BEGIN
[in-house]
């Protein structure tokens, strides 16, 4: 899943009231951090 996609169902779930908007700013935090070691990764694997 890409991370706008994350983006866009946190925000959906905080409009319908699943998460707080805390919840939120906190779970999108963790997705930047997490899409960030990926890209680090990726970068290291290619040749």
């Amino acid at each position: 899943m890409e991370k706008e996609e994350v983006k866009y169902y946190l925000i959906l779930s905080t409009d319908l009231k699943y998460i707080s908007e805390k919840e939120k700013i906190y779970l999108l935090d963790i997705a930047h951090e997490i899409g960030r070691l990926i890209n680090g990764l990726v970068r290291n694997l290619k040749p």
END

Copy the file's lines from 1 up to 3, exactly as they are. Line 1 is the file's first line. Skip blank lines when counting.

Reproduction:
[in-house]
């Protein structure tokens, strides 16, 4: 899943009231951090 996609169902779930908007700013935090070691990764694997 890409991370706008994350983006866009946190925000959906905080409009319908699943998460707080805390919840939120906190779970999108963790997705930047997490899409960030990926890209680090990726970068290291290619040749």
């Amino acid at each position: 899943m890409e991370k706008e996609e994350v983006k866009y169902y946190l925000i959906l779930s905080t409009d319908l009231k699943y998460i707080s908007e805390k919840e939120k700013i906190y779970l999108l935090d963790i997705a930047h951090e997490i899409g960030r070691l990926i890209n680090g990764l990726v970068r290291n694997l290619k040749p």